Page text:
I ended the day of that small birthday party wistful. A lot of those toys that I grew up with as a child are still with me, either in storage or on display in my office. Many of them are invaluable to me, but not necessarily as objects…as symbols. When I think about those toys, or go through my old collection of them, I feel love. And I want to give love to my children. Love, not just stuff. These toys are serving as a symbol, in that they point to something larger than themselves, participating in that larger reality.

Part of what makes me enjoy Toy Story so much now is that it’s really a sort of love letter to those toys from my childhood, and all that they represent to me in adulthood. They manage to capture this experience that I’m having as an adult looking back, while looking at the present of my children. There’s a genius in the writing. I can’t help but think that these toys will be with my girls when they’re my age, perhaps sitting on a shelf on display, and that they will remember the loving home in which they spent their childhood.

That is my prayer.

To infinity, and beyond.

A Hope Deferred

Each weekend, I keep a now long-standing tradition of taking our oldest daughter for cookies and milk. It’s the time in which she knows that she has my undivided attention, where she’s the scheduled priority, regardless of other commitments that may press in. I began the tradition by taking her to a Starbucks for a cookie when she was younger. As her love of books grew, however, she developed an affinity for the Barnes & Noble near our apartment in New England. After our cookie and conversation, we would spend an hour or more looking through books, and occasionally returning home with new reading material. Dedicated time with my daughter, and feeding her love of books. Everyone wins.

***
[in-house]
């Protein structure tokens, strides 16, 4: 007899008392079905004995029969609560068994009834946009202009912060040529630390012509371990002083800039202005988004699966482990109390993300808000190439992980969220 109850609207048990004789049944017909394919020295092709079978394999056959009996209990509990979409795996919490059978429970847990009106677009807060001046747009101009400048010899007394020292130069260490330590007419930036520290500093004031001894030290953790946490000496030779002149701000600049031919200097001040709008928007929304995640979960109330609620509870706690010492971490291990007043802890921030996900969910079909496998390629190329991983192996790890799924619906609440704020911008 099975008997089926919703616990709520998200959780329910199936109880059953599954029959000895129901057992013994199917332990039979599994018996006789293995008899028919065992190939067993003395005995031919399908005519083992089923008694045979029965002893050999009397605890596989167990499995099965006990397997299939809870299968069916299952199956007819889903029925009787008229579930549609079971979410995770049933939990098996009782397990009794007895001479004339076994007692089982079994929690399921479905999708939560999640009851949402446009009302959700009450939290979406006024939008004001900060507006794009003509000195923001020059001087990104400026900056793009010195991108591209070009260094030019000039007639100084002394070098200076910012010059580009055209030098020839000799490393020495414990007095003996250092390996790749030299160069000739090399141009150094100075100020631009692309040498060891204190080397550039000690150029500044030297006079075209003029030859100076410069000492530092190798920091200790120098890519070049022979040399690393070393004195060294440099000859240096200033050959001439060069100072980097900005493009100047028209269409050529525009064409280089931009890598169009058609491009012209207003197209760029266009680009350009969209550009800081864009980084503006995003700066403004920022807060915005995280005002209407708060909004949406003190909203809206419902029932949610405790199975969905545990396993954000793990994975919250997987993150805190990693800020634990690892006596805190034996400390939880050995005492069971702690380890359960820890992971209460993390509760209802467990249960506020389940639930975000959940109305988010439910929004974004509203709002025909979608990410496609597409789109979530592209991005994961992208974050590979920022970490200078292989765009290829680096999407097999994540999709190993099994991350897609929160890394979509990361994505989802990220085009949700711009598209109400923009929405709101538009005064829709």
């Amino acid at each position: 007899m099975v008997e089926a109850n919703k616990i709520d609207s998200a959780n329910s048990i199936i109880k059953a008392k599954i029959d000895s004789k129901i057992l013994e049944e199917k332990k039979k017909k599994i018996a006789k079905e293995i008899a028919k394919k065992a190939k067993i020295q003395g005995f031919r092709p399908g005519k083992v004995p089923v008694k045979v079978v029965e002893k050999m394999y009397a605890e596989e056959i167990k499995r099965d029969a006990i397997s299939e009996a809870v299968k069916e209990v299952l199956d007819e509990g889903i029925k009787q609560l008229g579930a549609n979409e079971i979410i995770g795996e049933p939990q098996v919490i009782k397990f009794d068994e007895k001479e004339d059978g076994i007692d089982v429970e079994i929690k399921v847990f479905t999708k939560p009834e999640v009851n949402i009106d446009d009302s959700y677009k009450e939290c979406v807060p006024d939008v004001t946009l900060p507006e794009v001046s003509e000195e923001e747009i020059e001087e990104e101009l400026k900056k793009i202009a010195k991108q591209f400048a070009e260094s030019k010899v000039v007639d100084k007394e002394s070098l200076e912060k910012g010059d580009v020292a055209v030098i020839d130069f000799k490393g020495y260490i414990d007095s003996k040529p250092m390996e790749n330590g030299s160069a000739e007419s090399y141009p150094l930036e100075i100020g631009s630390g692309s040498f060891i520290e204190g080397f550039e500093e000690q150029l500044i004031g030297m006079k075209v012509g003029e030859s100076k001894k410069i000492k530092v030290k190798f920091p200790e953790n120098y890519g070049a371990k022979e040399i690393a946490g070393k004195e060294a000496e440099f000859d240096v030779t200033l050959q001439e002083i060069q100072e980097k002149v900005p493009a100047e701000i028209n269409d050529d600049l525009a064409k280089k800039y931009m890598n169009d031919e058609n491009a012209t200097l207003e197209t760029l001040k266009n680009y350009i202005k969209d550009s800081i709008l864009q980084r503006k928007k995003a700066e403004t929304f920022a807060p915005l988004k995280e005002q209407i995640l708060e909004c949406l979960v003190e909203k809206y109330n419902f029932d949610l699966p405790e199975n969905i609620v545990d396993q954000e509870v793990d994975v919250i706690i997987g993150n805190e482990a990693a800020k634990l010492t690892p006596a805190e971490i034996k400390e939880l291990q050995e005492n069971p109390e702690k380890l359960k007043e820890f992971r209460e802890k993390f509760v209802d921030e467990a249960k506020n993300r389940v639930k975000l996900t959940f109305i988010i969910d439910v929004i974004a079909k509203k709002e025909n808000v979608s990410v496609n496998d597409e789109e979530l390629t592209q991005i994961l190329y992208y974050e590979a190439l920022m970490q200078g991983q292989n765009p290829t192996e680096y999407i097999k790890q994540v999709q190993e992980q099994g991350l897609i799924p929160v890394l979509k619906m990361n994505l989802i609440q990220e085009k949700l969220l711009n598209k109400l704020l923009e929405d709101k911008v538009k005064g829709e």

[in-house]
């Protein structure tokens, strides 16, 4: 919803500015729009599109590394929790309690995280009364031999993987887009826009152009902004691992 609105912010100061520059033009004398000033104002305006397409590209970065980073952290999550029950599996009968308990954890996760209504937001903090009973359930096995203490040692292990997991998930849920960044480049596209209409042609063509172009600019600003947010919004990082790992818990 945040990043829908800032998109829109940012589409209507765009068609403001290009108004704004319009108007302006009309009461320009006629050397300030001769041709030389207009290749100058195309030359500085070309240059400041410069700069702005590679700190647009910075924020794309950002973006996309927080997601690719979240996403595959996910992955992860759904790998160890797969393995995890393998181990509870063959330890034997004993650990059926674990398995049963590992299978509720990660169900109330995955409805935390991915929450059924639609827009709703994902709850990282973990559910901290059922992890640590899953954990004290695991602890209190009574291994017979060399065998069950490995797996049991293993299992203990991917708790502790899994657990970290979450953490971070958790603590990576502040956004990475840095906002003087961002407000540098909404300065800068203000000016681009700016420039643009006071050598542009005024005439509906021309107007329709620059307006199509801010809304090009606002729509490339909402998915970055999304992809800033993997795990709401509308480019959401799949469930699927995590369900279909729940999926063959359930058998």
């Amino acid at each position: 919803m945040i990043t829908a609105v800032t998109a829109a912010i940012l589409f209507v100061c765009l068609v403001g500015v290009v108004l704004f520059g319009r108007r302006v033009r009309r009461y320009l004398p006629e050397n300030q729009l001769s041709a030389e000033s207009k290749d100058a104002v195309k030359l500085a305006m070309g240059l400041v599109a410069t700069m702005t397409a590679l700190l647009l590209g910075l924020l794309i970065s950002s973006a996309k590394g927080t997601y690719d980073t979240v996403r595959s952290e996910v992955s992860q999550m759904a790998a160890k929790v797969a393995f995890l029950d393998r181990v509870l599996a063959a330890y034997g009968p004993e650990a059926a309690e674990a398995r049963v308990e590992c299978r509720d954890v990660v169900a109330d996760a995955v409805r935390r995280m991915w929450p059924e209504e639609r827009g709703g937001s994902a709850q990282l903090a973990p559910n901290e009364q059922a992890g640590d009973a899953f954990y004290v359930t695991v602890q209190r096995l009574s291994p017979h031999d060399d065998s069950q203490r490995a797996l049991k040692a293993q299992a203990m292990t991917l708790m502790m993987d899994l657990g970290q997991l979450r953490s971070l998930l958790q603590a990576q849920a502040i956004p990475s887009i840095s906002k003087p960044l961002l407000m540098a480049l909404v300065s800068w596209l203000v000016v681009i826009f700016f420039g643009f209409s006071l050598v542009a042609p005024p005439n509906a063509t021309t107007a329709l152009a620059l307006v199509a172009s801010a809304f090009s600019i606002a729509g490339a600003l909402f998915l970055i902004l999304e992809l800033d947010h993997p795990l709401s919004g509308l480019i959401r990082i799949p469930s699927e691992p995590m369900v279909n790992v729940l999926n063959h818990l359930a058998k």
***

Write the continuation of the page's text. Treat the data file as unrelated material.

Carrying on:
Since our re-location to North Carolina, Barnes & Noble isn’t as close by, but we manage to make it the home of the weekly cookies and milk outing about once monthly. A couple of weekends ago, after having browsed the books and moved on to the toys, she discovered one of those toys that would be really cool at about half its price. Of course, it’s a toy that she immediately wanted, for which she professed her un-dying love, and that she pined to own in a way that one wouldn’t even imagine possible for a four-year-old.

She’s ahead of the game, I suppose.

My reasons for not buying her the toy were many. The cost was less of an issue than the fact that her grandparents are able to show very little self-control in the toy-buying area, to the point that we must routinely purge old and un-favored toys in order to avoid the cost of purchasing a storage unit or a larger house. Karen and I both wish to not raise materialistic children.